To date, Canadians best know the Canadian Internet Registration Authority (CIRA) as the operator of the dot-ca domain. But now the non-profit organization is hoping to operate many other top level domains (TLDs) on behalf of Canadian municipalities – perhaps domains like .Toronto, .Montreal, and .Vancouver.
CIRA will debut its pitch to Canadian cities at the Federation of Canadian Municipalities annual meeting in Edmonton on Thursday morning. Pointing to city-brand domains of world-class cities that so far include .nyc, .london, and .berlin, CIRA will suggest that Canada’s municipalities should secure their own TLDs in the next auction held by the Internet Corporation for Assigned Names and Numbers (ICANN) and call on CIRA’s services to operate them.
The new product initiative from CIRA is taking its experience operating the .ca domain since 2000 and using it to offer new services to the Canadian market, says Dave Chiswell, vice-president of product development at CIRA.
“We’re very well positioned from both knowledge and technical expertise,” he says. “We’re focused on the Canadian marketplace and some of the brands inside Canada and some of the municipal opportunities inside Canada as well.”
The last batch of new TLDs that started being released to the web last year were won in an auction held in 2012. Before that, there were just 22 general TLDs that you could choose to register a website. Now, new TLDs offer options for different addresses that are run by private entities. But running them comes at a cost.
ICANN charged a fee of $185,000 to apply to run a TLD in its last auction. Winners also have to pay $25,000 per year as an annual licence fee to ICANN. But CIRA is anticipating the new auction – possibly coming in 2017 – will see reduced fees for applicants because the anticipated legal fees weren’t as much as expected.
It’s time to start planning to take part in the auction now, Chiswell says, as operating a TLD will require the right business plan and technical capacity in place before its won. Running a whole domain is different from running a city website.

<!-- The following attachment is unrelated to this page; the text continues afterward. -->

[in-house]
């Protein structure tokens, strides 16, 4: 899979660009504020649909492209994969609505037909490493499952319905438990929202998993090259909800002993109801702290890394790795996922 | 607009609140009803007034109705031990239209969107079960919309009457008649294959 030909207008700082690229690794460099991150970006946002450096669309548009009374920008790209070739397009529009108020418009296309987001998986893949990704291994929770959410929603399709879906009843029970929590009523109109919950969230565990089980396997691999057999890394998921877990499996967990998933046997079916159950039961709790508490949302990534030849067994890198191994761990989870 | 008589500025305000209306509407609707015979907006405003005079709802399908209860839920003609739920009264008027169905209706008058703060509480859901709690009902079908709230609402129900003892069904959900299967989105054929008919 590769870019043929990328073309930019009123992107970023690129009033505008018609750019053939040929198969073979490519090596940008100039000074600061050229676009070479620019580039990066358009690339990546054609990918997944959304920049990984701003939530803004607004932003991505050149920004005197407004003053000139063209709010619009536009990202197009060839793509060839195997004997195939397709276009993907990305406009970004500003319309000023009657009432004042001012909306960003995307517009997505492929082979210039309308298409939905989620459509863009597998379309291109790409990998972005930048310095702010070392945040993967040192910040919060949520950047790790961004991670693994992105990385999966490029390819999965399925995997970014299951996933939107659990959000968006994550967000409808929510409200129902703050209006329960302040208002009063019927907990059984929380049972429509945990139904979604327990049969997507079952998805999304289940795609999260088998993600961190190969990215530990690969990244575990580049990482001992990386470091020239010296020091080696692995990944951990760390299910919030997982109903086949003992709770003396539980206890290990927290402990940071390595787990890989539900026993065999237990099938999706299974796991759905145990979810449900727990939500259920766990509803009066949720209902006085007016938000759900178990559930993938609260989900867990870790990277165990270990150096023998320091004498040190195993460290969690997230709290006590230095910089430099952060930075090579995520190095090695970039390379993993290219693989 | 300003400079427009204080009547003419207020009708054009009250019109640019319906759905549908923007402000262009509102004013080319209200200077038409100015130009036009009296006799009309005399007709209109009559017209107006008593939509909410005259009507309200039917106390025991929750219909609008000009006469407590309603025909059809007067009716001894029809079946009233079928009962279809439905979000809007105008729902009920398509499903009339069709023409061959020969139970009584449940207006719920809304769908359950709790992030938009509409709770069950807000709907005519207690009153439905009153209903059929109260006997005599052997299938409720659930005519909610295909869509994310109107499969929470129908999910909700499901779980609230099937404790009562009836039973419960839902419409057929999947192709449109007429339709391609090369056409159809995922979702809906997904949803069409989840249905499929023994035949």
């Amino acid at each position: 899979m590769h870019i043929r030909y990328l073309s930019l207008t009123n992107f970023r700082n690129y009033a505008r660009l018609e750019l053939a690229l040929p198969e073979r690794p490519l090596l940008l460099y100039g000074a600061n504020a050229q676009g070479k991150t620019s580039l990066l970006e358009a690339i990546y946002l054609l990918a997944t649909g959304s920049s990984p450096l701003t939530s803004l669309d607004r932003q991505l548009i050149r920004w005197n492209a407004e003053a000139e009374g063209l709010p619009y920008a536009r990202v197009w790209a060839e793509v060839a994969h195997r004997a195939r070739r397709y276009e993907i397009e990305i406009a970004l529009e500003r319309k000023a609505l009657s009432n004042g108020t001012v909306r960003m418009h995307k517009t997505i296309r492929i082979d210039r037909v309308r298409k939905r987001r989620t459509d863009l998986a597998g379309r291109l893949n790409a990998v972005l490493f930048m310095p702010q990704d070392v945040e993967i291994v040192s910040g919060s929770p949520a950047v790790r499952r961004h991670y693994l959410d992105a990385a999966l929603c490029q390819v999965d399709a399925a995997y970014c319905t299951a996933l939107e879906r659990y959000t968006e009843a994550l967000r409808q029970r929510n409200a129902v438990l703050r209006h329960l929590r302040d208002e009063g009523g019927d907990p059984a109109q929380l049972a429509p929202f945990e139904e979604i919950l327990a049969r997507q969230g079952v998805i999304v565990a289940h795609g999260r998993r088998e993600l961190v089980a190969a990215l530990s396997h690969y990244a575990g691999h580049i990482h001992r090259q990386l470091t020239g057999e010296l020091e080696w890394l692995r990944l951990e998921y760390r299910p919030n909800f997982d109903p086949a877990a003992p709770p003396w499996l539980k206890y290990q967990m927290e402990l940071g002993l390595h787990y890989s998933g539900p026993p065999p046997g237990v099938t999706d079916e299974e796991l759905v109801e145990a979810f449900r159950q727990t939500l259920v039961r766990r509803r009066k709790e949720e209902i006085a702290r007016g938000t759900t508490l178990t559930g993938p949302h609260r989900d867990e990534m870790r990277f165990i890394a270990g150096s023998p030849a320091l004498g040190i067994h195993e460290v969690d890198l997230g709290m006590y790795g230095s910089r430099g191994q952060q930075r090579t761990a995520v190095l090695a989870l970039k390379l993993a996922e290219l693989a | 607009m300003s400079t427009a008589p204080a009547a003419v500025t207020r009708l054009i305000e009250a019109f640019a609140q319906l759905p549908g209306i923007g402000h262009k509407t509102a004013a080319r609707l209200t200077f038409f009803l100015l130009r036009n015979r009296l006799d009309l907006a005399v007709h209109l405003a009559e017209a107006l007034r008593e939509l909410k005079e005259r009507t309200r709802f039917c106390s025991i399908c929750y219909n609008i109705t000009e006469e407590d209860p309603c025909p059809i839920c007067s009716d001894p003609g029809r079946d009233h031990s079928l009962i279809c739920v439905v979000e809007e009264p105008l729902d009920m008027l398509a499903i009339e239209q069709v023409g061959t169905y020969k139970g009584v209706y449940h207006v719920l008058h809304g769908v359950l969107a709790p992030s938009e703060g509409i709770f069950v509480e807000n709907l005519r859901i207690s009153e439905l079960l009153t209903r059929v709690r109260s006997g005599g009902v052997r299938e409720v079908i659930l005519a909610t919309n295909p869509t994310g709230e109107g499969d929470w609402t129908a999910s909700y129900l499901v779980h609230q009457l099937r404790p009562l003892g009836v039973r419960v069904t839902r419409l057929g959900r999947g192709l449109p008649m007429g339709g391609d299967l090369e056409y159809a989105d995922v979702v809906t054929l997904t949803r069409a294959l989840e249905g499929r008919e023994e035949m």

“It’s the cyber-branding of your city,” he says. “It takes it to another level where every city attribute… can own their own little space of the Internet rather that the space of a website.”
CIRA’s role would be not only providing the technical infrastructure needed to operate a TLD, but also offering advice on how to put the domains to use.
“If someone wants to know how domains can be used in their space, we can provide knowledge and expertise around that,” he says. “If someone wants to now how to price their domains, we can provide knowledge around that.”
While the first target of CIRA’s marketing push around its Registry Services program is municipalities, it is also open to running TLDs for other commercial entities, Chiswell says.
Canada’s domain authority is extending its mandate beyond operating just .ca addresses after observing the crowd of new registry operators that opened their doors after ICANN’s first auction.
“If we didn’t step up to offer Canadian municipalities this opportunity, then somebody else would,” Chiswell says. “That would be someone that is not Canadian, not understand the market, and it would be a disservice to the market.”
Ideally, several Canadian cities might come together and work collaboratively with CIRA to achieve a pricing model that would benefit from scale, he adds.
CIRA hasn’t set a price on the service yet, but it would be determined by the number of names operated on the domain and have a minimum starting cost.